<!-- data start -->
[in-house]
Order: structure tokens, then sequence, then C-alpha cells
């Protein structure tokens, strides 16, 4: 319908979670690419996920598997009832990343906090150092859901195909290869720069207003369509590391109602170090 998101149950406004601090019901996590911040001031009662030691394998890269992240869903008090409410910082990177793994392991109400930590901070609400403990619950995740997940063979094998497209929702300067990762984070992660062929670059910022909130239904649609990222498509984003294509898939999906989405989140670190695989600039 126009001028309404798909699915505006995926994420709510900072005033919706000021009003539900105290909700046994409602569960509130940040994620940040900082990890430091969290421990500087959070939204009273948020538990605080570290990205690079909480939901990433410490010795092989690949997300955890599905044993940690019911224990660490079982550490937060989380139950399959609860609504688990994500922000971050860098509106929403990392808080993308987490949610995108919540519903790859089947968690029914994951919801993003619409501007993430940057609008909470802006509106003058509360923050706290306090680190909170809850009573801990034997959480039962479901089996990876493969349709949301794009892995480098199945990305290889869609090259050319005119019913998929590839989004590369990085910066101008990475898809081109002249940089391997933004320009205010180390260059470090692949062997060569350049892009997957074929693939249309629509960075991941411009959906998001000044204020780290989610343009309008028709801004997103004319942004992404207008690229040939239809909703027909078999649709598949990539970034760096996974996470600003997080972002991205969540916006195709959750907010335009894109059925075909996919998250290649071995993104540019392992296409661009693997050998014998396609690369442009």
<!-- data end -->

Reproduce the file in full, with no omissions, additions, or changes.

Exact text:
[in-house]
Order: structure tokens, then sequence, then C-alpha cells
């Protein structure tokens, strides 16, 4: 319908979670690419996920598997009832990343906090150092859901195909290869720069207003369509590391109602170090 998101149950406004601090019901996590911040001031009662030691394998890269992240869903008090409410910082990177793994392991109400930590901070609400403990619950995740997940063979094998497209929702300067990762984070992660062929670059910022909130239904649609990222498509984003294509898939999906989405989140670190695989600039 126009001028309404798909699915505006995926994420709510900072005033919706000021009003539900105290909700046994409602569960509130940040994620940040900082990890430091969290421990500087959070939204009273948020538990605080570290990205690079909480939901990433410490010795092989690949997300955890599905044993940690019911224990660490079982550490937060989380139950399959609860609504688990994500922000971050860098509106929403990392808080993308987490949610995108919540519903790859089947968690029914994951919801993003619409501007993430940057609008909470802006509106003058509360923050706290306090680190909170809850009573801990034997959480039962479901089996990876493969349709949301794009892995480098199945990305290889869609090259050319005119019913998929590839989004590369990085910066101008990475898809081109002249940089391997933004320009205010180390260059470090692949062997060569350049892009997957074929693939249309629509960075991941411009959906998001000044204020780290989610343009309008028709801004997103004319942004992404207008690229040939239809909703027909078999649709598949990539970034760096996974996470600003997080972002991205969540916006195709959750907010335009894109059925075909996919998250290649071995993104540019392992296409661009693997050998014998396609690369442009």